Wednesday 11th May 2016
Although Reid is only fifteen months old, he is exploring and creating patterns on the drum. He is holding a drum stick in each hand and is able to keep a consistent steady beat with his right hand. He is totally absorbed in his play and is playing a variety of sounds, patterns, all the time maintaining a steady beat.
Through this play Reid is:
Creating his own music
Learning self initiative
Listening to and developing an ear for rhythmic pattern
Organising his body in relation to his drumming
Testing his own limits,
Developing eye hand coordination
Enjoying the creative possibilities of his highly musical play.
Learning how to improvise and engage his audience
Learning how to regulate his own play
Learning how to adjust his playing of loud and soft, fast and slow
Enjoying spontaneous play
Learning self control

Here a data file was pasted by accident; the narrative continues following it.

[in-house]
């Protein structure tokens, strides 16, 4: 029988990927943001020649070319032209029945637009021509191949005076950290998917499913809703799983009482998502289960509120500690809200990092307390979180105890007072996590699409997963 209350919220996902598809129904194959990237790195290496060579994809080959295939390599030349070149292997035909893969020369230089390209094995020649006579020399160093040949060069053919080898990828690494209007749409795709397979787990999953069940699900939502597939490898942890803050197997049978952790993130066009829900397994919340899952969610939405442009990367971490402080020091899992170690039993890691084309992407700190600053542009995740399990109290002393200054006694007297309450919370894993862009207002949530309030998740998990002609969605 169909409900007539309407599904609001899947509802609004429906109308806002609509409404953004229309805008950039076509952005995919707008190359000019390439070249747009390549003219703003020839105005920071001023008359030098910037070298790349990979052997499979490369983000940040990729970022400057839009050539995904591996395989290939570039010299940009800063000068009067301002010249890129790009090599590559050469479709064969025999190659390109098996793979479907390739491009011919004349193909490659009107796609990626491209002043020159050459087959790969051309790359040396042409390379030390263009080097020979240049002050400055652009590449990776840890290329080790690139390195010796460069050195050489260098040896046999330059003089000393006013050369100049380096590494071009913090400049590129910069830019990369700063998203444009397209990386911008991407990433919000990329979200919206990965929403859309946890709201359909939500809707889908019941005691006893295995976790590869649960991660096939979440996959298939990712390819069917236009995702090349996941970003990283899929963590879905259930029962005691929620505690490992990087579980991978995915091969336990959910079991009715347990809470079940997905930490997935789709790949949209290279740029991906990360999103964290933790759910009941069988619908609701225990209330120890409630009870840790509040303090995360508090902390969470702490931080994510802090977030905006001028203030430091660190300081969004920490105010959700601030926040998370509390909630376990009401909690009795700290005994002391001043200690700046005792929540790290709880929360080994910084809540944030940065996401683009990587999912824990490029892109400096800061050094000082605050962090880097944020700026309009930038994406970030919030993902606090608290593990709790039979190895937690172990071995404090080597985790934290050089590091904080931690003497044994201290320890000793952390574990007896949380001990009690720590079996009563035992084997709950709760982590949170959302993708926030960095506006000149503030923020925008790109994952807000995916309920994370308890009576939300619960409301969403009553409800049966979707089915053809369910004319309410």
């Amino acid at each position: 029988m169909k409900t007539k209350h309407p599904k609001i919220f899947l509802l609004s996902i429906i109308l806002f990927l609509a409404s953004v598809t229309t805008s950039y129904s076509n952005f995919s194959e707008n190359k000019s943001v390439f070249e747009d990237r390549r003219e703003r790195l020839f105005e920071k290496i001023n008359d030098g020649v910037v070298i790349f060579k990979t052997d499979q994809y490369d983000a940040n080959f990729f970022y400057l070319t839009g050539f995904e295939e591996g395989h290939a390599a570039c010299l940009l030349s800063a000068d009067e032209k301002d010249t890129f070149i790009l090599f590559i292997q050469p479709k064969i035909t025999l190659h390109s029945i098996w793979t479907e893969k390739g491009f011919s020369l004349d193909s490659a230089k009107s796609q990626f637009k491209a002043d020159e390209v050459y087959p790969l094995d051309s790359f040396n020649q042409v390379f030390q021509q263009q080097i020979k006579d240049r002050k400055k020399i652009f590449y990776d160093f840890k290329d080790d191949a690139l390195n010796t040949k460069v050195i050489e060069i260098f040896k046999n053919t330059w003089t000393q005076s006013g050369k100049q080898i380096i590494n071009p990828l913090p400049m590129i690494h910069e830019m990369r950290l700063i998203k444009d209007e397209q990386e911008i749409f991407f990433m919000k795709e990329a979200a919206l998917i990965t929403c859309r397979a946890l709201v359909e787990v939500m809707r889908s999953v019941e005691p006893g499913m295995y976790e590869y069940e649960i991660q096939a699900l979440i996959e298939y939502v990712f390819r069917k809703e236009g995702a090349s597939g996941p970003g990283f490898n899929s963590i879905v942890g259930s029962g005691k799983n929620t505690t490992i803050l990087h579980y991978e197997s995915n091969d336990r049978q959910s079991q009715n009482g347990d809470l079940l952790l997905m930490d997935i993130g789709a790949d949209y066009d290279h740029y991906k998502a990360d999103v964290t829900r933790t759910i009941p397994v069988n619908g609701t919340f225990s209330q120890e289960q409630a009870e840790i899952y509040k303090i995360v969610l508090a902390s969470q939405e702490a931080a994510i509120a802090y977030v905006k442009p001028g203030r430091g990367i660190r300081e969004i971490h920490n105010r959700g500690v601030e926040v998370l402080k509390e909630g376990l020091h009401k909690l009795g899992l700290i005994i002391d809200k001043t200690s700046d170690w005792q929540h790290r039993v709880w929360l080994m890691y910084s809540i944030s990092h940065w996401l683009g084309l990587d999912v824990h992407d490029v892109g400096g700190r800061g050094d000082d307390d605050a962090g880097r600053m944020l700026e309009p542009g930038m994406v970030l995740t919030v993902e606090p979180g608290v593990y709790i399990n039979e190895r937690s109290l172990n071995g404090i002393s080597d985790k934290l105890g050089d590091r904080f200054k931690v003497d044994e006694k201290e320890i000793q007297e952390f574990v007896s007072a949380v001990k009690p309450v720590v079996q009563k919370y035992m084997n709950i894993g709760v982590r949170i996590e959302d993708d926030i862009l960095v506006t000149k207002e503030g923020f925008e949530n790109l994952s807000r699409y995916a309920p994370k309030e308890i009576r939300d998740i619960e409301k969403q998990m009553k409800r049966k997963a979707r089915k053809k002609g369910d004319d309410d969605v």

Experiencing a sense of freedom
Taking pride in his own musical play
Any rhythmic play like this involves whole body, regulated physical movement. Reid’s drumming is experimental with so many learning outcomes. It is this kind of rhythmic play that helps children develop rhythm internalisation. Steady beat underpins all movement, language development, the ability to play in time with others, to listen and copy a sequence of sounds and to be able to self-regulate. The brain loves patterns. The brain attends to the repetitive nature of pulse/steady beat interacting with rhythmic pattern.
Steady beat is music’s pace maker. In Reid’s play with his right hand we can hear how his use of pulse/steady beat paces and drives his play and he is naturally incorporating his own patterns with his left hand. Rhythmic pattern is one of the most important elements in pacing the learning of spoken language. This kind of musical play activates the whole brain and as we can see, Reid is enjoying every moment of his creative play.